Retired Detective Bill Hodges is toying with the idea of ending it all. Alone in his home, he spends the majority of his golden years in front of a TV, stuffing his face with processed food and keeping a watchful eye on his father’s gun; his passport to the afterlife. Everything changes when he receives a letter from the Mercedes Killer, a madman who plowed into a crowd of people using a Mercedes SL500 – hence the flashy name. Hodges retired before he could find the bastard responsible and rather than bring the new evidence to his former colleagues, he decides to track the perp (or perk) down himself.
I received a free copy from Simon & Schuster in exchange for a fair review.
It’s no secret that my absolute favorite genre is crime fiction. It’s also probably not a secret that Stephen King is one of my favorite writers. Combine the two and you should have a recipe for a surefire great tasting literary meal. Even though Mr. Mercedes is not made up of the best ingredients, it’s still pretty tasty.
It seems that the novel’s hero Det-Ret Bill Hodges is getting the brunt of the criticism, and with good reason. The man is reckless; he’s not showing any signs of a man who was largely a by-the-book detective in his days behind the shield. His plan to wind up and basically poke a homicidal maniac is pretty thin and he’s lucky the killer doesn’t self-destruct immediately. Even when Hodges’ back is against the wall and he knows he should turn the investigation over to the proper authorities, he keeps on keepin’ on.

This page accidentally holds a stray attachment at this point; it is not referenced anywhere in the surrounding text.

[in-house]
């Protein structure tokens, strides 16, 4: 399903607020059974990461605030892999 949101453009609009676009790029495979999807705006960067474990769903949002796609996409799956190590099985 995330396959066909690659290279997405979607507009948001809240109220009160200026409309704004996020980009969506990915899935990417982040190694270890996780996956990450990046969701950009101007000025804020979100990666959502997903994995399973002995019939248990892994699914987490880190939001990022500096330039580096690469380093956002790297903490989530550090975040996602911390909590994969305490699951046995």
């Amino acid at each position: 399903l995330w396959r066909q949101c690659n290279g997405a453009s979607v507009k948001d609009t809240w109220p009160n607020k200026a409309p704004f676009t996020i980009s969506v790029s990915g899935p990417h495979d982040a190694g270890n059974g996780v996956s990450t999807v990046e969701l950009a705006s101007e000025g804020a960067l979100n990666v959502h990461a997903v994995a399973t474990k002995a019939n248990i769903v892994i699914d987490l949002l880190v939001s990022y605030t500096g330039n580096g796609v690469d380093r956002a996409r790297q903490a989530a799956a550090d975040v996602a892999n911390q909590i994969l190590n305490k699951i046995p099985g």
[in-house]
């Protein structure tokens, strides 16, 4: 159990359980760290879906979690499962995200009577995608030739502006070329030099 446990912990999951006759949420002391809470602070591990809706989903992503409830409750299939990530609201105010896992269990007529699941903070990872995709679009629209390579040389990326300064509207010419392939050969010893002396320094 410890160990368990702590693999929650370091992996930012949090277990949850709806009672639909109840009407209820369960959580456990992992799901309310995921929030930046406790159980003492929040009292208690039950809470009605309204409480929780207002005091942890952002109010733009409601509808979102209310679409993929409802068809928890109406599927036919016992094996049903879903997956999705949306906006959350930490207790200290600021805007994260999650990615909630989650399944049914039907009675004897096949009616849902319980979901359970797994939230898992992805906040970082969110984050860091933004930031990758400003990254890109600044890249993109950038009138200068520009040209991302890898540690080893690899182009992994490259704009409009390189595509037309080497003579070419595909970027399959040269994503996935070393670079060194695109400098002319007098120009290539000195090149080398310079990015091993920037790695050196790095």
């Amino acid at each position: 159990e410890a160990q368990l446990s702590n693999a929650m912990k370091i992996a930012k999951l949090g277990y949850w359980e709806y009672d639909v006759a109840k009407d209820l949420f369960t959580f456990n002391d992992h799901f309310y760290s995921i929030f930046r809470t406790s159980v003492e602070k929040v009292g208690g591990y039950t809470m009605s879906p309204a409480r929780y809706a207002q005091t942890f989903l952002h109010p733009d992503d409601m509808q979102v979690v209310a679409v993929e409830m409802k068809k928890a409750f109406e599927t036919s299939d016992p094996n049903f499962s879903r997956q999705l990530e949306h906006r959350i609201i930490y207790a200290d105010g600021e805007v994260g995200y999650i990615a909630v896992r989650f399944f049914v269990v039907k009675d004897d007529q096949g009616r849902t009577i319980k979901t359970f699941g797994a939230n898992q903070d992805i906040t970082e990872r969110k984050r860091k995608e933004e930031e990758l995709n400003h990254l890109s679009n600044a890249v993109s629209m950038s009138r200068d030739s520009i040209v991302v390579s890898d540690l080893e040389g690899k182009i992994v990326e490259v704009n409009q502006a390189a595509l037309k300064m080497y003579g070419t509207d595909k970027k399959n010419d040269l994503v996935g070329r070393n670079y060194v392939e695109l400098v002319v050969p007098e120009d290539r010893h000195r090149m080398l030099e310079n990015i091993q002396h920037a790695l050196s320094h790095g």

Fortunately for us, The Mercedes Killer himself is the real star of the show here. King has crafted a real sick puppy with his newest villain. There’s no rhyme or reason why he went bowling for bodies and when his thoughts drift to what he could potentially do for an encore, the fact that the few devious plans that come to mind appear through mere flights of fancy make it all the more chilling – and don’t get me started on his beyond unsettling relationship he has with his dear mother.
Mr. Mercedes isn’t the tightest of thrillers but I’d be lying if I said I had an easy time putting it down. I’m not sure how I feel about it being the foundation of a planned trilogy but I’m sure I’ll check out to see what book two has to offer. Now, to patiently wait for Revival.